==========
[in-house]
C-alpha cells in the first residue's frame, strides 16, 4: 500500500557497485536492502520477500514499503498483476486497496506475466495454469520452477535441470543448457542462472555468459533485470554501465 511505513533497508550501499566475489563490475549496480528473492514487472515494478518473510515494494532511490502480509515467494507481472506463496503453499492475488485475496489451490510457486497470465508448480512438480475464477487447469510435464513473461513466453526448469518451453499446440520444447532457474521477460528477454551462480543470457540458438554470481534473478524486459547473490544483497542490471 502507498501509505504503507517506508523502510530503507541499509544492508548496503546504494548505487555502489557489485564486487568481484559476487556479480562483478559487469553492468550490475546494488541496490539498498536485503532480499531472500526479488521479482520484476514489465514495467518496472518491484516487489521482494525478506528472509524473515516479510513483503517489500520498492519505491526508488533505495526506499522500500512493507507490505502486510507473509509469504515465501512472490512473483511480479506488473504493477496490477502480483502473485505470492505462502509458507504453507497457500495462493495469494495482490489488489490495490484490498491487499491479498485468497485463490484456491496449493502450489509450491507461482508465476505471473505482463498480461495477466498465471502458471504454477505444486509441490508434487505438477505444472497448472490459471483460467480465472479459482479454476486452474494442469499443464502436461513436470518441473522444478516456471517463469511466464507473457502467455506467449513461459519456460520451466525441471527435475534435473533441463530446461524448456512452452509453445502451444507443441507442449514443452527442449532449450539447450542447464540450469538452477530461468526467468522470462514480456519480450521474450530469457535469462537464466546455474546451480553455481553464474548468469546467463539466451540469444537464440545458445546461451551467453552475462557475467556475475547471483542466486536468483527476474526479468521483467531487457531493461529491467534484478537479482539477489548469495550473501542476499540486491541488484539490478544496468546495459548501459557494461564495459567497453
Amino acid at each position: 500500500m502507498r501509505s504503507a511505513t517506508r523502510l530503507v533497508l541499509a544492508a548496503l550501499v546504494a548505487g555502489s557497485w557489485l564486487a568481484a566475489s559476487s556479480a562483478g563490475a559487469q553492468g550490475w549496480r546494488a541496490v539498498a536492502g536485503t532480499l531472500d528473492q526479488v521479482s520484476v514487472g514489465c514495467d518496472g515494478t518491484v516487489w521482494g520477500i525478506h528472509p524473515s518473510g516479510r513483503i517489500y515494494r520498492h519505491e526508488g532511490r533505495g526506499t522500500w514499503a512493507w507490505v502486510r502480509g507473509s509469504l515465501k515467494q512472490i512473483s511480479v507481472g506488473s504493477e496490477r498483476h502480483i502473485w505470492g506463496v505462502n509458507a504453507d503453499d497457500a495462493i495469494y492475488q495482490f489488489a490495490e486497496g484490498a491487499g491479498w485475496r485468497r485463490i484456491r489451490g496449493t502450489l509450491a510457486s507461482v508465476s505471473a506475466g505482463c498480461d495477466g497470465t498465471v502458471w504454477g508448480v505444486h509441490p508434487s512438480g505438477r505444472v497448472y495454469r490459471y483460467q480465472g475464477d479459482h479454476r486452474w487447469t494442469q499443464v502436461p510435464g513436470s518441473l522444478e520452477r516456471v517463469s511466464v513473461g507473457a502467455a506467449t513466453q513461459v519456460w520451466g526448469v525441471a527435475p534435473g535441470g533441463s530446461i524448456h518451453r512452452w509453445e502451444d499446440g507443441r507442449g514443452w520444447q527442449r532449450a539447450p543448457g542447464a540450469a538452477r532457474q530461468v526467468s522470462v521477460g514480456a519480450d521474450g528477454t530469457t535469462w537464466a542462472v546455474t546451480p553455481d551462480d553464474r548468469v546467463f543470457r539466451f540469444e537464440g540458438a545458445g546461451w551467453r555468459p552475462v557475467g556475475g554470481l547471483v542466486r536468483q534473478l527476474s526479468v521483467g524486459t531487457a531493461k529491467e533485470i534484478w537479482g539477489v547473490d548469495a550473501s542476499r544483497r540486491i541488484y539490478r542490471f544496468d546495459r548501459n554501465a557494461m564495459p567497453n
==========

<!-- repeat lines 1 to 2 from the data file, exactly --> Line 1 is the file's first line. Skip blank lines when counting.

[in-house]
C-alpha cells in the first residue's frame, strides 16, 4: 500500500557497485536492502520477500514499503498483476486497496506475466495454469520452477535441470543448457542462472555468459533485470554501465 511505513533497508550501499566475489563490475549496480528473492514487472515494478518473510515494494532511490502480509515467494507481472506463496503453499492475488485475496489451490510457486497470465508448480512438480475464477487447469510435464513473461513466453526448469518451453499446440520444447532457474521477460528477454551462480543470457540458438554470481534473478524486459547473490544483497542490471 502507498501509505504503507517506508523502510530503507541499509544492508548496503546504494548505487555502489557489485564486487568481484559476487556479480562483478559487469553492468550490475546494488541496490539498498536485503532480499531472500526479488521479482520484476514489465514495467518496472518491484516487489521482494525478506528472509524473515516479510513483503517489500520498492519505491526508488533505495526506499522500500512493507507490505502486510507473509509469504515465501512472490512473483511480479506488473504493477496490477502480483502473485505470492505462502509458507504453507497457500495462493495469494495482490489488489490495490484490498491487499491479498485468497485463490484456491496449493502450489509450491507461482508465476505471473505482463498480461495477466498465471502458471504454477505444486509441490508434487505438477505444472497448472490459471483460467480465472479459482479454476486452474494442469499443464502436461513436470518441473522444478516456471517463469511466464507473457502467455506467449513461459519456460520451466525441471527435475534435473533441463530446461524448456512452452509453445502451444507443441507442449514443452527442449532449450539447450542447464540450469538452477530461468526467468522470462514480456519480450521474450530469457535469462537464466546455474546451480553455481553464474548468469546467463539466451540469444537464440545458445546461451551467453552475462557475467556475475547471483542466486536468483527476474526479468521483467531487457531493461529491467534484478537479482539477489548469495550473501542476499540486491541488484539490478544496468546495459548501459557494461564495459567497453